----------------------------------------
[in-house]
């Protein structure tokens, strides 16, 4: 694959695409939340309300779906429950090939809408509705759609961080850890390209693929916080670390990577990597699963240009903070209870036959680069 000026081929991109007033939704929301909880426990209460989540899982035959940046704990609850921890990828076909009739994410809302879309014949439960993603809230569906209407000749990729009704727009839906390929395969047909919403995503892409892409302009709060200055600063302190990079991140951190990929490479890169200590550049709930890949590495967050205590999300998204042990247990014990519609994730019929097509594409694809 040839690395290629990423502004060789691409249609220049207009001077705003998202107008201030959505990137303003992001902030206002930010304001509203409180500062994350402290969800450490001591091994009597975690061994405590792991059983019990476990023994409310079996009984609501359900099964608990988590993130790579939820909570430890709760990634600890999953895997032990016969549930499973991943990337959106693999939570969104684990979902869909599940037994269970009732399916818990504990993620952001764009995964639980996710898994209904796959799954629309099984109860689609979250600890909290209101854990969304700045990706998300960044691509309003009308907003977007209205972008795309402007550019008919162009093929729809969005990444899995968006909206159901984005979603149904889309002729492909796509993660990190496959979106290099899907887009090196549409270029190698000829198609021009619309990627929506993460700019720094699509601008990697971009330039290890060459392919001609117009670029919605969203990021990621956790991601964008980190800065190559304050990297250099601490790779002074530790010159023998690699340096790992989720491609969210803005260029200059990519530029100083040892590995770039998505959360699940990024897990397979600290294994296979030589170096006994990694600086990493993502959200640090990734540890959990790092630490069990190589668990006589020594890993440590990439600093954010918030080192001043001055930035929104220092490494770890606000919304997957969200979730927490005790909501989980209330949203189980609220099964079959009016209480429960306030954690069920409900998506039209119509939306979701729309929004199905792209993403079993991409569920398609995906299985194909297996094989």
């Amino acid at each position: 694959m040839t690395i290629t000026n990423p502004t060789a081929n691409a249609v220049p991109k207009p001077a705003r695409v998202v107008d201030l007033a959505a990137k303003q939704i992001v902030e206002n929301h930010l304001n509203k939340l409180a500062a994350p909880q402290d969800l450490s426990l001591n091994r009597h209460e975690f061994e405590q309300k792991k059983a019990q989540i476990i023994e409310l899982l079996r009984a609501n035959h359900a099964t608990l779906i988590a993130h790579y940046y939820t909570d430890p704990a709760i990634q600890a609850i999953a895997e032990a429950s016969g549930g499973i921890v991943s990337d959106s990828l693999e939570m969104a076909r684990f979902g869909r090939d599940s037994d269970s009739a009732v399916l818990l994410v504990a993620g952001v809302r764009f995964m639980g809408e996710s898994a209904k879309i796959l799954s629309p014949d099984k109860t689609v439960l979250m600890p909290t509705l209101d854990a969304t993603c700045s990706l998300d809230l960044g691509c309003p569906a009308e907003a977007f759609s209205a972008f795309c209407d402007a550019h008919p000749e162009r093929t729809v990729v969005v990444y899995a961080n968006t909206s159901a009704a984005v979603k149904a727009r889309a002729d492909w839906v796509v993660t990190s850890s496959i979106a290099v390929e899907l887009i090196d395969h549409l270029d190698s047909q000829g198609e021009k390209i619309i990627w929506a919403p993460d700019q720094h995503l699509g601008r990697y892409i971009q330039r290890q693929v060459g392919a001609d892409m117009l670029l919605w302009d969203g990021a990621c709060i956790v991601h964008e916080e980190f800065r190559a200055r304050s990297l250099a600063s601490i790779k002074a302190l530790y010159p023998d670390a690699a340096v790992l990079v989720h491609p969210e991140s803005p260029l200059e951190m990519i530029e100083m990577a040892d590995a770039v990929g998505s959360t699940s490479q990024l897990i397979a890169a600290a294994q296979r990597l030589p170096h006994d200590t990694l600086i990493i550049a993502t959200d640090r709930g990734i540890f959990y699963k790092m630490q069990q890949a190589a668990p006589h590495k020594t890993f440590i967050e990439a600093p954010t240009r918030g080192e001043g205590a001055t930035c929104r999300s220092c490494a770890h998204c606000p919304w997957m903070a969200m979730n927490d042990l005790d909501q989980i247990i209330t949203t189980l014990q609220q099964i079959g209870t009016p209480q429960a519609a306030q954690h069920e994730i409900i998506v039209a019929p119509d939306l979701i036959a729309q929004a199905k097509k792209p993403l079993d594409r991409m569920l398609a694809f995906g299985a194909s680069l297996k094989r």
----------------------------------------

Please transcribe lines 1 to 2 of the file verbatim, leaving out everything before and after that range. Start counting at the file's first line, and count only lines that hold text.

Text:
[in-house]
């Protein structure tokens, strides 16, 4: 694959695409939340309300779906429950090939809408509705759609961080850890390209693929916080670390990577990597699963240009903070209870036959680069 000026081929991109007033939704929301909880426990209460989540899982035959940046704990609850921890990828076909009739994410809302879309014949439960993603809230569906209407000749990729009704727009839906390929395969047909919403995503892409892409302009709060200055600063302190990079991140951190990929490479890169200590550049709930890949590495967050205590999300998204042990247990014990519609994730019929097509594409694809 040839690395290629990423502004060789691409249609220049207009001077705003998202107008201030959505990137303003992001902030206002930010304001509203409180500062994350402290969800450490001591091994009597975690061994405590792991059983019990476990023994409310079996009984609501359900099964608990988590993130790579939820909570430890709760990634600890999953895997032990016969549930499973991943990337959106693999939570969104684990979902869909599940037994269970009732399916818990504990993620952001764009995964639980996710898994209904796959799954629309099984109860689609979250600890909290209101854990969304700045990706998300960044691509309003009308907003977007209205972008795309402007550019008919162009093929729809969005990444899995968006909206159901984005979603149904889309002729492909796509993660990190496959979106290099899907887009090196549409270029190698000829198609021009619309990627929506993460700019720094699509601008990697971009330039290890060459392919001609117009670029919605969203990021990621956790991601964008980190800065190559304050990297250099601490790779002074530790010159023998690699340096790992989720491609969210803005260029200059990519530029100083040892590995770039998505959360699940990024897990397979600290294994296979030589170096006994990694600086990493993502959200640090990734540890959990790092630490069990190589668990006589020594890993440590990439600093954010918030080192001043001055930035929104220092490494770890606000919304997957969200979730927490005790909501989980209330949203189980609220099964079959009016209480429960306030954690069920409900998506039209119509939306979701729309929004199905792209993403079993991409569920398609995906299985194909297996094989």